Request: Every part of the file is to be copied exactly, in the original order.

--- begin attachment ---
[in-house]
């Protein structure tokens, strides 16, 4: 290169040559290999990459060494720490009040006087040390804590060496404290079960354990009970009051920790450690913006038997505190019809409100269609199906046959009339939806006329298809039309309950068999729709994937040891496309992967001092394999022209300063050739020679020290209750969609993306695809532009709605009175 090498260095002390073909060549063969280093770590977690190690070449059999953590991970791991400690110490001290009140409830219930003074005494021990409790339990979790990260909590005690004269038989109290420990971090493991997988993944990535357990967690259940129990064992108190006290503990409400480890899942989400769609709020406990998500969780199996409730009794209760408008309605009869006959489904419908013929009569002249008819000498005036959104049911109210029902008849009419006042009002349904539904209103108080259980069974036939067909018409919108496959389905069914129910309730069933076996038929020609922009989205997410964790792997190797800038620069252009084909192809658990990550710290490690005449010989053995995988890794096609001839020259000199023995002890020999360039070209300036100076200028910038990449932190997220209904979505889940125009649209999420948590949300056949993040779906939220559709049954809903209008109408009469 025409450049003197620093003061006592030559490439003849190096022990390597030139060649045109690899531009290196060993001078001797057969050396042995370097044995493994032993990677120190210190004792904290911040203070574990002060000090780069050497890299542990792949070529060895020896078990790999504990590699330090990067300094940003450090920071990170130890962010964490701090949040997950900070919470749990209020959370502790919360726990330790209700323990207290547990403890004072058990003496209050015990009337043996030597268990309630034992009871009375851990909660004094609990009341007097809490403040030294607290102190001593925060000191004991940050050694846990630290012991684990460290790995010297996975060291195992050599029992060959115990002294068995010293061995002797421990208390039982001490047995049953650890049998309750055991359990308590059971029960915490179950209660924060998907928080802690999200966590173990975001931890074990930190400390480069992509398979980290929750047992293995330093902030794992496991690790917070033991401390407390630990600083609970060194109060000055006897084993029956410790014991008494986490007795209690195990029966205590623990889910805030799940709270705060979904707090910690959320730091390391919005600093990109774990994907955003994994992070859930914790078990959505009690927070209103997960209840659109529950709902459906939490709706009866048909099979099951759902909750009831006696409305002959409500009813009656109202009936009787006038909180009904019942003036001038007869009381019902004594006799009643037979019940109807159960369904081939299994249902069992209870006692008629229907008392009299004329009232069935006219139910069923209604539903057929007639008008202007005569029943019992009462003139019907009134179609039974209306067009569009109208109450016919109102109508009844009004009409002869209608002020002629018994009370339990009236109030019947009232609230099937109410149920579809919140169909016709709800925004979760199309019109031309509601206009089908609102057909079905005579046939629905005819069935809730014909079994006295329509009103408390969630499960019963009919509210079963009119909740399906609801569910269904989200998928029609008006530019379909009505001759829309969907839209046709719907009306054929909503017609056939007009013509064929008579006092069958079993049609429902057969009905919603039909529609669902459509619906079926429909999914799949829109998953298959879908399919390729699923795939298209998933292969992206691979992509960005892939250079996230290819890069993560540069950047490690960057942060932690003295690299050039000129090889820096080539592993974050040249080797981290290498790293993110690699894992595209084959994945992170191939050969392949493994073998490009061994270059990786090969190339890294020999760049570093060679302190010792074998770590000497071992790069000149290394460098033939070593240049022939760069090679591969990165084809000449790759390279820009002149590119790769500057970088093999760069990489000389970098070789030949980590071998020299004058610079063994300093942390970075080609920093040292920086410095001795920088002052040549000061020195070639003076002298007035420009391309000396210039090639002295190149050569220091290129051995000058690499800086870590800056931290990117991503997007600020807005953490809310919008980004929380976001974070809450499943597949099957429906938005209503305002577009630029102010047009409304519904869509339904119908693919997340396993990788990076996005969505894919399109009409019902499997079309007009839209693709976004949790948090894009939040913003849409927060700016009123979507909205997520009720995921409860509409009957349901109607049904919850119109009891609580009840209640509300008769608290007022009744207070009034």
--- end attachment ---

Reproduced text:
[in-house]
């Protein structure tokens, strides 16, 4: 290169040559290999990459060494720490009040006087040390804590060496404290079960354990009970009051920790450690913006038997505190019809409100269609199906046959009339939806006329298809039309309950068999729709994937040891496309992967001092394999022209300063050739020679020290209750969609993306695809532009709605009175 090498260095002390073909060549063969280093770590977690190690070449059999953590991970791991400690110490001290009140409830219930003074005494021990409790339990979790990260909590005690004269038989109290420990971090493991997988993944990535357990967690259940129990064992108190006290503990409400480890899942989400769609709020406990998500969780199996409730009794209760408008309605009869006959489904419908013929009569002249008819000498005036959104049911109210029902008849009419006042009002349904539904209103108080259980069974036939067909018409919108496959389905069914129910309730069933076996038929020609922009989205997410964790792997190797800038620069252009084909192809658990990550710290490690005449010989053995995988890794096609001839020259000199023995002890020999360039070209300036100076200028910038990449932190997220209904979505889940125009649209999420948590949300056949993040779906939220559709049954809903209008109408009469 025409450049003197620093003061006592030559490439003849190096022990390597030139060649045109690899531009290196060993001078001797057969050396042995370097044995493994032993990677120190210190004792904290911040203070574990002060000090780069050497890299542990792949070529060895020896078990790999504990590699330090990067300094940003450090920071990170130890962010964490701090949040997950900070919470749990209020959370502790919360726990330790209700323990207290547990403890004072058990003496209050015990009337043996030597268990309630034992009871009375851990909660004094609990009341007097809490403040030294607290102190001593925060000191004991940050050694846990630290012991684990460290790995010297996975060291195992050599029992060959115990002294068995010293061995002797421990208390039982001490047995049953650890049998309750055991359990308590059971029960915490179950209660924060998907928080802690999200966590173990975001931890074990930190400390480069992509398979980290929750047992293995330093902030794992496991690790917070033991401390407390630990600083609970060194109060000055006897084993029956410790014991008494986490007795209690195990029966205590623990889910805030799940709270705060979904707090910690959320730091390391919005600093990109774990994907955003994994992070859930914790078990959505009690927070209103997960209840659109529950709902459906939490709706009866048909099979099951759902909750009831006696409305002959409500009813009656109202009936009787006038909180009904019942003036001038007869009381019902004594006799009643037979019940109807159960369904081939299994249902069992209870006692008629229907008392009299004329009232069935006219139910069923209604539903057929007639008008202007005569029943019992009462003139019907009134179609039974209306067009569009109208109450016919109102109508009844009004009409002869209608002020002629018994009370339990009236109030019947009232609230099937109410149920579809919140169909016709709800925004979760199309019109031309509601206009089908609102057909079905005579046939629905005819069935809730014909079994006295329509009103408390969630499960019963009919509210079963009119909740399906609801569910269904989200998928029609008006530019379909009505001759829309969907839209046709719907009306054929909503017609056939007009013509064929008579006092069958079993049609429902057969009905919603039909529609669902459509619906079926429909999914799949829109998953298959879908399919390729699923795939298209998933292969992206691979992509960005892939250079996230290819890069993560540069950047490690960057942060932690003295690299050039000129090889820096080539592993974050040249080797981290290498790293993110690699894992595209084959994945992170191939050969392949493994073998490009061994270059990786090969190339890294020999760049570093060679302190010792074998770590000497071992790069000149290394460098033939070593240049022939760069090679591969990165084809000449790759390279820009002149590119790769500057970088093999760069990489000389970098070789030949980590071998020299004058610079063994300093942390970075080609920093040292920086410095001795920088002052040549000061020195070639003076002298007035420009391309000396210039090639002295190149050569220091290129051995000058690499800086870590800056931290990117991503997007600020807005953490809310919008980004929380976001974070809450499943597949099957429906938005209503305002577009630029102010047009409304519904869509339904119908693919997340396993990788990076996005969505894919399109009409019902499997079309007009839209693709976004949790948090894009939040913003849409927060700016009123979507909205997520009720995921409860509409009957349901109607049904919850119109009891609580009840209640509300008769608290007022009744207070009034």